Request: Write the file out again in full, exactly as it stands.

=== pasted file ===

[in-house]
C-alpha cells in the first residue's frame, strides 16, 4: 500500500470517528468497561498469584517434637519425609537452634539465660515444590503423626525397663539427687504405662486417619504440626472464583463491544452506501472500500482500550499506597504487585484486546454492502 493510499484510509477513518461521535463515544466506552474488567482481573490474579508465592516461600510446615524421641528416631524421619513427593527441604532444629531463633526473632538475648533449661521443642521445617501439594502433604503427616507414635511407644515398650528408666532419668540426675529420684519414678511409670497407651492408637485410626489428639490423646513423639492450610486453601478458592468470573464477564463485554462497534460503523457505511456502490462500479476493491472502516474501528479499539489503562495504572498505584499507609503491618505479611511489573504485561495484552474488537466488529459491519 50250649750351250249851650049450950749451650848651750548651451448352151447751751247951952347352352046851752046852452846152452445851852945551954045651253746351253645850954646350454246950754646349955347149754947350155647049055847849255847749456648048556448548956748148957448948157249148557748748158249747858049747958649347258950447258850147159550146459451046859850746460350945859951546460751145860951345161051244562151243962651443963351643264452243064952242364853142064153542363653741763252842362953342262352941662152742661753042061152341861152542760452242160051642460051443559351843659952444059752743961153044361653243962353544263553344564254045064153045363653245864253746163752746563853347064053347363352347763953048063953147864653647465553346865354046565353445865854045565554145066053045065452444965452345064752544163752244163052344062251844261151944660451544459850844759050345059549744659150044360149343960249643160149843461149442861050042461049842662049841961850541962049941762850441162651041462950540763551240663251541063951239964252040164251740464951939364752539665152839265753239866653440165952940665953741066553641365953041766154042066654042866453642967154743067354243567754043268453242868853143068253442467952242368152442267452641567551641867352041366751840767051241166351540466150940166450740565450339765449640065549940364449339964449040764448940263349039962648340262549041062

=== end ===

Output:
[in-house]
C-alpha cells in the first residue's frame, strides 16, 4: 500500500470517528468497561498469584517434637519425609537452634539465660515444590503423626525397663539427687504405662486417619504440626472464583463491544452506501472500500482500550499506597504487585484486546454492502 493510499484510509477513518461521535463515544466506552474488567482481573490474579508465592516461600510446615524421641528416631524421619513427593527441604532444629531463633526473632538475648533449661521443642521445617501439594502433604503427616507414635511407644515398650528408666532419668540426675529420684519414678511409670497407651492408637485410626489428639490423646513423639492450610486453601478458592468470573464477564463485554462497534460503523457505511456502490462500479476493491472502516474501528479499539489503562495504572498505584499507609503491618505479611511489573504485561495484552474488537466488529459491519 50250649750351250249851650049450950749451650848651750548651451448352151447751751247951952347352352046851752046852452846152452445851852945551954045651253746351253645850954646350454246950754646349955347149754947350155647049055847849255847749456648048556448548956748148957448948157249148557748748158249747858049747958649347258950447258850147159550146459451046859850746460350945859951546460751145860951345161051244562151243962651443963351643264452243064952242364853142064153542363653741763252842362953342262352941662152742661753042061152341861152542760452242160051642460051443559351843659952444059752743961153044361653243962353544263553344564254045064153045363653245864253746163752746563853347064053347363352347763953048063953147864653647465553346865354046565353445865854045565554145066053045065452444965452345064752544163752244163052344062251844261151944660451544459850844759050345059549744659150044360149343960249643160149843461149442861050042461049842662049841961850541962049941762850441162651041462950540763551240663251541063951239964252040164251740464951939364752539665152839265753239866653440165952940665953741066553641365953041766154042066654042866453642967154743067354243567754043268453242868853143068253442467952242368152442267452641567551641867352041366751840767051241166351540466150940166450740565450339765449640065549940364449339964449040764448940263349039962648340262549041062